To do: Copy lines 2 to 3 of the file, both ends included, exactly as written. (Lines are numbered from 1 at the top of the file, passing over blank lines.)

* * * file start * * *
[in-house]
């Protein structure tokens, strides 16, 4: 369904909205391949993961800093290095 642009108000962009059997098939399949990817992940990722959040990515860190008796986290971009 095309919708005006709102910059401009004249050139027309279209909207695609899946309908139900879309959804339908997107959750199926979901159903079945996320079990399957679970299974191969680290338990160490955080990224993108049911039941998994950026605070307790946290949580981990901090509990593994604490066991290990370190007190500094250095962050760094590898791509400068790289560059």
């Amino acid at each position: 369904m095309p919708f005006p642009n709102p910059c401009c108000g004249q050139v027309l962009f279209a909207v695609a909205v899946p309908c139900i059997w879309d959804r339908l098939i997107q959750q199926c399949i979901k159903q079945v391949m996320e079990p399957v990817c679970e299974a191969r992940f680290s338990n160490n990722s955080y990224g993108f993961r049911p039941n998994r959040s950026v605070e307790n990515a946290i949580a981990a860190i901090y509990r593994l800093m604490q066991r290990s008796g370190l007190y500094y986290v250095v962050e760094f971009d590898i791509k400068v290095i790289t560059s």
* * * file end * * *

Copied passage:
């Protein structure tokens, strides 16, 4: 369904909205391949993961800093290095 642009108000962009059997098939399949990817992940990722959040990515860190008796986290971009 095309919708005006709102910059401009004249050139027309279209909207695609899946309908139900879309959804339908997107959750199926979901159903079945996320079990399957679970299974191969680290338990160490955080990224993108049911039941998994950026605070307790946290949580981990901090509990593994604490066991290990370190007190500094250095962050760094590898791509400068790289560059």
């Amino acid at each position: 369904m095309p919708f005006p642009n709102p910059c401009c108000g004249q050139v027309l962009f279209a909207v695609a909205v899946p309908c139900i059997w879309d959804r339908l098939i997107q959750q199926c399949i979901k159903q079945v391949m996320e079990p399957v990817c679970e299974a191969r992940f680290s338990n160490n990722s955080y990224g993108f993961r049911p039941n998994r959040s950026v605070e307790n990515a946290i949580a981990a860190i901090y509990r593994l800093m604490q066991r290990s008796g370190l007190y500094y986290v250095v962050e760094f971009d590898i791509k400068v290095i790289t560059s």